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Another angle on John Surtees Life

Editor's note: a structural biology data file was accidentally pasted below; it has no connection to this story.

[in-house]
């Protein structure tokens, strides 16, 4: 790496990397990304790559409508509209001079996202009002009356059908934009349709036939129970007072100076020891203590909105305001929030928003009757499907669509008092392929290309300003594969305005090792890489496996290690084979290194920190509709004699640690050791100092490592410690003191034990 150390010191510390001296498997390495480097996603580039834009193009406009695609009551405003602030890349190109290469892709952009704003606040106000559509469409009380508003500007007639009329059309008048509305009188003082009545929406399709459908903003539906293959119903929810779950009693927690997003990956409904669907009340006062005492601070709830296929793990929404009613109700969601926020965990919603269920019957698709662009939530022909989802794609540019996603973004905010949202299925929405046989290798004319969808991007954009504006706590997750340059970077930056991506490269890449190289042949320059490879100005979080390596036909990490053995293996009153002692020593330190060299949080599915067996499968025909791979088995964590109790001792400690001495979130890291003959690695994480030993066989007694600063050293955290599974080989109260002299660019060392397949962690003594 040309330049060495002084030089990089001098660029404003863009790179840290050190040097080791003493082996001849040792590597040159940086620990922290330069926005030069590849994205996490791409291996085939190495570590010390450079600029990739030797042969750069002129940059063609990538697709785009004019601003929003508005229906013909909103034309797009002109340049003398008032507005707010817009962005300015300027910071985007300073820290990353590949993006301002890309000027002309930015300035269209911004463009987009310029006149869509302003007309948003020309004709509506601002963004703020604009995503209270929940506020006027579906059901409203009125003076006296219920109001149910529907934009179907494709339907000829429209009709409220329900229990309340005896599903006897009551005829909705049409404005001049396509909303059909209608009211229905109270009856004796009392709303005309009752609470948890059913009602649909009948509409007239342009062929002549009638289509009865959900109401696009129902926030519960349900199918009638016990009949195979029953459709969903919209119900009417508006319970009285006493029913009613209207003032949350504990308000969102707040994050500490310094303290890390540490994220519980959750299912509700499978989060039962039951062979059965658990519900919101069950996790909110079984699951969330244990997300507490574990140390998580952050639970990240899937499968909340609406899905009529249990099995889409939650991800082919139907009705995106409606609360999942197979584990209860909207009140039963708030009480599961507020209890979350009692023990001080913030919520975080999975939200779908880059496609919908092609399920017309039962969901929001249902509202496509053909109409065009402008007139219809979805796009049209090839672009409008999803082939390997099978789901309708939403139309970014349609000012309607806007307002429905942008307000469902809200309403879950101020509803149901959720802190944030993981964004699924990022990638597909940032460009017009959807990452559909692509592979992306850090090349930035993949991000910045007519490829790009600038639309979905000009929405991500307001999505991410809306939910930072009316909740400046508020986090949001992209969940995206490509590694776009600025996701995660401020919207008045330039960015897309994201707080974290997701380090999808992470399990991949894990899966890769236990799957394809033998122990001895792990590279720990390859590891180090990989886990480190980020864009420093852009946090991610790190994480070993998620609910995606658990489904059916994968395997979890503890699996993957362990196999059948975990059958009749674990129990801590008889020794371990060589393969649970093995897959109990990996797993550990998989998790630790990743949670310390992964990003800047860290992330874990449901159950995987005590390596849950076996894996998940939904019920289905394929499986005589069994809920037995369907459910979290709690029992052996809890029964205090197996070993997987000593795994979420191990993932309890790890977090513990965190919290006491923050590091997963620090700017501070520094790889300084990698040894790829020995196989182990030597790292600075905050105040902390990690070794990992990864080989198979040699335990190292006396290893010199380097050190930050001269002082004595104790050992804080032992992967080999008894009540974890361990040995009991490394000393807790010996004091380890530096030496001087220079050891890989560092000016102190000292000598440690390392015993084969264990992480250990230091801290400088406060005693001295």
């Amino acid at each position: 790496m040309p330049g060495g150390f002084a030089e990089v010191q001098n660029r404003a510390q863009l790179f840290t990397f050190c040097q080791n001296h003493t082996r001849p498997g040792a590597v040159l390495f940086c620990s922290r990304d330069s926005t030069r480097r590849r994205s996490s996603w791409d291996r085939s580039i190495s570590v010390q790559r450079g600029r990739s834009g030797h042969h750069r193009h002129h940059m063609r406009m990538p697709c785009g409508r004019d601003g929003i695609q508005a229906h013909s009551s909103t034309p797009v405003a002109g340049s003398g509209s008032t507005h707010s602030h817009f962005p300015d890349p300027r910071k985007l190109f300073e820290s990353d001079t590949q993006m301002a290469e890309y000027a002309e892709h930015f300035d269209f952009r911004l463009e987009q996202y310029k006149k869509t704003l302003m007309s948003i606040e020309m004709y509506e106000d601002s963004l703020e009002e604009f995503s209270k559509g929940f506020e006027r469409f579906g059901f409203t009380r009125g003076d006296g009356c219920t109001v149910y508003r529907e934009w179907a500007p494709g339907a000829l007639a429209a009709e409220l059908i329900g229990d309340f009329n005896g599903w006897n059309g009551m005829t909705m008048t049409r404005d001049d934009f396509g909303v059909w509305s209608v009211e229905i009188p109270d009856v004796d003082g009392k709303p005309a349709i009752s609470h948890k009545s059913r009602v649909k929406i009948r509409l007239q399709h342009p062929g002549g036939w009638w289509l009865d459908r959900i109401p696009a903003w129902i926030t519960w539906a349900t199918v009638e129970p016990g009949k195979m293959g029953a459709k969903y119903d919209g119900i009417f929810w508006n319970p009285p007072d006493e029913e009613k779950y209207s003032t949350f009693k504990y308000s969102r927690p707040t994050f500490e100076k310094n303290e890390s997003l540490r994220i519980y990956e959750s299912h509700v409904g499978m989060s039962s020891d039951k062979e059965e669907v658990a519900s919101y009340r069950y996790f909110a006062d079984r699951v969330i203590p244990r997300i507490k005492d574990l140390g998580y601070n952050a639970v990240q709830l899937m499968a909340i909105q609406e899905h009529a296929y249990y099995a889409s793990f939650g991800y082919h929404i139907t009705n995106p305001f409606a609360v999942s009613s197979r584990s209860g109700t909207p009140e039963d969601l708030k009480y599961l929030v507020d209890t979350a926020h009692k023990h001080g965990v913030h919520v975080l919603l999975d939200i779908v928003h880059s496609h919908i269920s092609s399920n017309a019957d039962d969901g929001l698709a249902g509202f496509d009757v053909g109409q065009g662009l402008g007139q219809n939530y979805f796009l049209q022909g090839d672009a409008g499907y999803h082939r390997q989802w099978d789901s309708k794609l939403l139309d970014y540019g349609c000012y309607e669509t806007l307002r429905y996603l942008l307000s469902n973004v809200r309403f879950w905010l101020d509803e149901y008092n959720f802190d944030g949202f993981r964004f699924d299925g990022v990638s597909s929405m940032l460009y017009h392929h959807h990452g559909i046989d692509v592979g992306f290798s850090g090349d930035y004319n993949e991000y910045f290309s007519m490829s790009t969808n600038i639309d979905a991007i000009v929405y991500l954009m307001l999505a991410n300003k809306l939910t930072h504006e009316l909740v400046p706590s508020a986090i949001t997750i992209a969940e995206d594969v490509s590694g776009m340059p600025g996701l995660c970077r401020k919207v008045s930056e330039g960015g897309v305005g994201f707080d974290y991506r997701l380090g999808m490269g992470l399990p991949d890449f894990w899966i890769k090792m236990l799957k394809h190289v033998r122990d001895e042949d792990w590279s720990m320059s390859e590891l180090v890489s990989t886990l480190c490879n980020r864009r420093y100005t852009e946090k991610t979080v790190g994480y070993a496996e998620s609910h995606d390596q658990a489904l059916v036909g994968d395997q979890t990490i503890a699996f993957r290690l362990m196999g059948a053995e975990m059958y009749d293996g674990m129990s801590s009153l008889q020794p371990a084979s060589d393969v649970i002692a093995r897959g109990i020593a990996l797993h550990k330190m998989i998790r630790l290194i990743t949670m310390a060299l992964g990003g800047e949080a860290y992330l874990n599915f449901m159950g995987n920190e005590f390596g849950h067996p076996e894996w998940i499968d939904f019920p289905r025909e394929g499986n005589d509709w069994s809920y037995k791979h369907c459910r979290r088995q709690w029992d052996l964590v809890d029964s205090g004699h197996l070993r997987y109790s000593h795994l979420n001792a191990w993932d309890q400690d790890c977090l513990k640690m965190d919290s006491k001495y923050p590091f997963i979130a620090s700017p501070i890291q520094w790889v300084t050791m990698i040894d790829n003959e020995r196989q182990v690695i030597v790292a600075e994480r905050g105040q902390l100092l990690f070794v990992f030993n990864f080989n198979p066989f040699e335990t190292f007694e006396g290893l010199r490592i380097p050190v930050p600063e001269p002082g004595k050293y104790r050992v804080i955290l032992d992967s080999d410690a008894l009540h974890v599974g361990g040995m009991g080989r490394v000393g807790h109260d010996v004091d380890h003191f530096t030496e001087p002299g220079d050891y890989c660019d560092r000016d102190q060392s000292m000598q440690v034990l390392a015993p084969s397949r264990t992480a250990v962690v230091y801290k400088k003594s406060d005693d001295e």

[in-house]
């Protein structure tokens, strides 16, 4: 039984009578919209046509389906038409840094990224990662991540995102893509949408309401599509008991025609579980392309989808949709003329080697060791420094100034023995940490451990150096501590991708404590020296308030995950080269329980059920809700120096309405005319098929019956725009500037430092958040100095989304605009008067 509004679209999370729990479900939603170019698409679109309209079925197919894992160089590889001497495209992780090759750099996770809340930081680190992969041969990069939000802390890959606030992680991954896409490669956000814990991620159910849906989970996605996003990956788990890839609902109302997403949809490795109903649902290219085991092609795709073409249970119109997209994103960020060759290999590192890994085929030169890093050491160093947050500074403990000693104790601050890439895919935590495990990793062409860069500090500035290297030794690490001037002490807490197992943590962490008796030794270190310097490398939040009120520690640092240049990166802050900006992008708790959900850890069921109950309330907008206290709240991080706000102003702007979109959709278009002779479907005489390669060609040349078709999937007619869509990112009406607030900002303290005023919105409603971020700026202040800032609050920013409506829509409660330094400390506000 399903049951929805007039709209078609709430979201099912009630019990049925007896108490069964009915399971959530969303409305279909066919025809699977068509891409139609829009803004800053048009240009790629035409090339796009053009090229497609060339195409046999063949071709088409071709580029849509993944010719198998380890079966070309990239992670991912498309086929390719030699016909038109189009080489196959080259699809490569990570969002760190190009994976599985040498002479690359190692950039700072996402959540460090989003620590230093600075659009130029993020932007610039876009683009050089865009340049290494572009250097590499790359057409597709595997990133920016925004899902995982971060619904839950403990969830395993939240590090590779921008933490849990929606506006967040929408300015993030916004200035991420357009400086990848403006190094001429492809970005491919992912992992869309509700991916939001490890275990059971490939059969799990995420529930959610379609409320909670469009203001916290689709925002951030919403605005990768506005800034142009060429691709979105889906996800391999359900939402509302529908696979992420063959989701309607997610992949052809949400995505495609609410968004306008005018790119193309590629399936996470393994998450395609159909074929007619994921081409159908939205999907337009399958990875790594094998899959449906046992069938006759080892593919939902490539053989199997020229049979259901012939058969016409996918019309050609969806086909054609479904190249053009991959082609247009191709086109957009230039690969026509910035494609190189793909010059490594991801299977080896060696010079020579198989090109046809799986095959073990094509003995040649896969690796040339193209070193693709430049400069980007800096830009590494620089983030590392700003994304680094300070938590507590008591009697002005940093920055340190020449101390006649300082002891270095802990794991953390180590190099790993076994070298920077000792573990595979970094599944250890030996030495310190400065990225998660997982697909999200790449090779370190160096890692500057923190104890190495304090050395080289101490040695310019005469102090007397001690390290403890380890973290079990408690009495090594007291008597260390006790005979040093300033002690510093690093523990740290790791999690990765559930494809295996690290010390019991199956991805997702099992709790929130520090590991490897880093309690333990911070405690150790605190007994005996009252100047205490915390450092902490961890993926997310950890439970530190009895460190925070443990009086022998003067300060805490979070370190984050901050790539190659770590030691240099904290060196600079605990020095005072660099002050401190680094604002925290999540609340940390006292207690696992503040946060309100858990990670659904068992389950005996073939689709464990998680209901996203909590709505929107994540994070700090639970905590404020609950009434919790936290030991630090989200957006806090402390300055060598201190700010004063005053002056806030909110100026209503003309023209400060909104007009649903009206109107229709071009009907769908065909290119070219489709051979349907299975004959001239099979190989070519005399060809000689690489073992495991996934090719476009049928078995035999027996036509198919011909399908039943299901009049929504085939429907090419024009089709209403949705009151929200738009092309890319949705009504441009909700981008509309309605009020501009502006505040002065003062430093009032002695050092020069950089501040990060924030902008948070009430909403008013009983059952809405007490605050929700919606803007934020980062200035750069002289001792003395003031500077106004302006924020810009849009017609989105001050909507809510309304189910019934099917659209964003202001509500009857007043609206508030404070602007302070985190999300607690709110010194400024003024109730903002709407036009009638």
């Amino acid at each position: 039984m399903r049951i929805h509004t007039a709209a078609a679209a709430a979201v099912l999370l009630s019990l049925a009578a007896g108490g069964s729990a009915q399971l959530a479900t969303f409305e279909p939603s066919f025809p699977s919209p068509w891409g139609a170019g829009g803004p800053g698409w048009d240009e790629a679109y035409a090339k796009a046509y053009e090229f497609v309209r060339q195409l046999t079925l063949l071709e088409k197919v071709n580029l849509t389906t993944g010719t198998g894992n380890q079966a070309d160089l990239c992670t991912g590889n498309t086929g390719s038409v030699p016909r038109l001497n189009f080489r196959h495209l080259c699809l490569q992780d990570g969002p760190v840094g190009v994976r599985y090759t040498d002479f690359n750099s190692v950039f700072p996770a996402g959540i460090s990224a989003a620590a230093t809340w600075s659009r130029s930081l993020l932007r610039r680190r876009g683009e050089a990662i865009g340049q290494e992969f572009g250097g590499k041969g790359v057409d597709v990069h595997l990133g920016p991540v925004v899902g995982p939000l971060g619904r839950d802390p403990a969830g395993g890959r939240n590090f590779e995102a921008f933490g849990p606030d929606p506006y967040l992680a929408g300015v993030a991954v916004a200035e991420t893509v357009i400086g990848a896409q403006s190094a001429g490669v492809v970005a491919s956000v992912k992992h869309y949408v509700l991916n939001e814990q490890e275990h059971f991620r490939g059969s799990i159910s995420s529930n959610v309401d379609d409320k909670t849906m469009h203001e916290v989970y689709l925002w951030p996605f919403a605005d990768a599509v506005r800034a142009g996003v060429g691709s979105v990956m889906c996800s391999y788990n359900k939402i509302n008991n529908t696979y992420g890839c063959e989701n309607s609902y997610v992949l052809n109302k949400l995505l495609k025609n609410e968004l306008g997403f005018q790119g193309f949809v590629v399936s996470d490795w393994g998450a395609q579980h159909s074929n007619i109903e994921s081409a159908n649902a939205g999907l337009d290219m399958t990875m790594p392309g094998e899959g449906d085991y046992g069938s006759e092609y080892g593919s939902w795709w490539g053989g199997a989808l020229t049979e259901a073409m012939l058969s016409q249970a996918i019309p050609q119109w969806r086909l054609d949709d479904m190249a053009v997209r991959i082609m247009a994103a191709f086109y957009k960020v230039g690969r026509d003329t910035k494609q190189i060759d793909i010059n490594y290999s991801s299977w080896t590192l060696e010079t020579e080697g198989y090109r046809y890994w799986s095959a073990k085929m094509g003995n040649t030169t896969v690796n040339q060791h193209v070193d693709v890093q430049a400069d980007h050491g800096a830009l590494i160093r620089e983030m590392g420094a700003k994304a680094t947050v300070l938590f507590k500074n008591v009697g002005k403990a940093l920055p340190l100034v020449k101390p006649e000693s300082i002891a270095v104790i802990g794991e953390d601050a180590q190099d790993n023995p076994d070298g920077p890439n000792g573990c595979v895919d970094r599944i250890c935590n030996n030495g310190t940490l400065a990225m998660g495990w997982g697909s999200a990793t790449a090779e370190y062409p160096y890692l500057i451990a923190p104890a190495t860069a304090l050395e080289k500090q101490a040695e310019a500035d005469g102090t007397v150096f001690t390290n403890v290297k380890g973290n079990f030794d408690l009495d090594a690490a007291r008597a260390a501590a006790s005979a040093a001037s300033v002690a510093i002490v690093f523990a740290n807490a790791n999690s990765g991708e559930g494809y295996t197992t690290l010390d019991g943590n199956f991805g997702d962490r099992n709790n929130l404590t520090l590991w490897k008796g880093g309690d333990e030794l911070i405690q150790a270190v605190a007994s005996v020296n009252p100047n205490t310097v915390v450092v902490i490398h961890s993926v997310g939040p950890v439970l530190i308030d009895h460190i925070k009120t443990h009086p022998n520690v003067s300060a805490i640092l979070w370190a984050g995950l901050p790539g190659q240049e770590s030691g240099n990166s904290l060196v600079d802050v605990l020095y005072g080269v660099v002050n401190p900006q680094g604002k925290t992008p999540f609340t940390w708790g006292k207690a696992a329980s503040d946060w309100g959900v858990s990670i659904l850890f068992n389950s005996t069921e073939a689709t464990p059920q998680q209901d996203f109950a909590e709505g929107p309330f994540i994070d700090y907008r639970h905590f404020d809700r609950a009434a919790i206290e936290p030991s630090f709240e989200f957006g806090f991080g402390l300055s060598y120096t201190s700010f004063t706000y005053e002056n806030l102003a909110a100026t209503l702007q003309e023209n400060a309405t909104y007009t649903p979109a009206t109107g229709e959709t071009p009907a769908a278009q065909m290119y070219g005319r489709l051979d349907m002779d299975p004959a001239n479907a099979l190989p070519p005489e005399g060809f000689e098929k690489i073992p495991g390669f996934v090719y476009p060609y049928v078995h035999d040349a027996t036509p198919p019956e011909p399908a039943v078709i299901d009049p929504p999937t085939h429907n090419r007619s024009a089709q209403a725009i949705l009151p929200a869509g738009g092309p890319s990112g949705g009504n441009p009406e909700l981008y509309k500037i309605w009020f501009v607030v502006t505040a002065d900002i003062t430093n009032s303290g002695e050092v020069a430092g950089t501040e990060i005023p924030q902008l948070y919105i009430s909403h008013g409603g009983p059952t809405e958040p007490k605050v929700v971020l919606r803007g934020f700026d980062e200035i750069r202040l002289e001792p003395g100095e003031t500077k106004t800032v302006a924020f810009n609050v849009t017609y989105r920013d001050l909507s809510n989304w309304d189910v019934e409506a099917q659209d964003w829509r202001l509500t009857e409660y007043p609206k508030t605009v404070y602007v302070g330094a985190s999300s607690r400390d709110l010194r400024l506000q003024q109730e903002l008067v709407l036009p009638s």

John Surtees, who has died aged 83, is the only man to have won a Grand Prix world championship on two and four wheels. He was a four-time 500cc motorcycle World Champion – winning that title in 1956, 1958, 1959 and 1960 – the Formula One World Champion in 1964, and remains the only person to have won World Championships on both two and four wheels. An impressive area often overlooked in Surtees life was his time in sports cars – he scored four wins and four second places driving the Ferrari 330P2 and 365P2 in European events, and his own Lola T70-Chevrolet in North American races. John’s run of success following his switch to four wheels was brought to an abrupt halt by a catastrophic accident in practice for the Canadian GP for sports cars at Mosport Park. A suspension upright on the Lola failed at high speed, pitching the car into a barrier. On impact it somersaulted and landed on top of John, fracturing his pelvis, seriously damaging his left leg and spine, and rupturing his kidneys. But within six months of the near-death experience, he was back, testing Ferrari’s contender for championship honours in the new 3-litre formula introduced for 1966 F1 campaign. He kick-started the season with wins in the 1000km race for sports cars at Monza, the opening non-championship round of the F1 calendar at Syracuse, and in the Belgian GP at Spa in June. But despite his promising return to the cockpit, he quit Ferrari within a matter of days, following a bitter row with team boss Eugenio Dragoni. The disagreement, on the eve of the Le Mans 24-hours race, was sparked by the intense internal politics that he believed were the root cause of Ferrari’s under-performance both on and off the track. In 1966 john Surtees became the Can-Am champion in his - Lola T70 MKII - earning himself 29 points, in the 6 rounds. In 1970, Surtees formed his own race team, the Surtees Racing Organisation and spent nine seasons competing in Formula 5000, Formula 2 and Formula 1 as a constructor. He retired from competitive driving in 1972, the same year, the team had their greatest success when Mike Hailwood who won the European Formula Two Championship. The team was finally dissolved at the end of 1987. In Surtees personal life he set up The Henry Surtees Foundation was founded by motor sport legend John Surtees CBE, following the tragic death of his son Henry, killed aged just 18 years old whilst competing in Formula 2 race at Brands Hatch in 2009. John Surtees was made a Member of the British Empire (MBE) in 1959 and an Officer of the British Empire (OBE) in 2008, the 81-year-old was recently honoured with Commander of the British Empire at New Year. The award is in recognition of his services to motorsport and the charitable work of the Henry Surtees Foundation, named in honour of his son, who lost his life in a Formula 2 crash at Brands Hatch in 2009. The foundation provides vital support for those who have suffered injuries in accidents. Surtees died of respiratory failure on 10 March 2017 at St Georges Hospital in London, at the age of 83 John Surtees - 1934 - 2017

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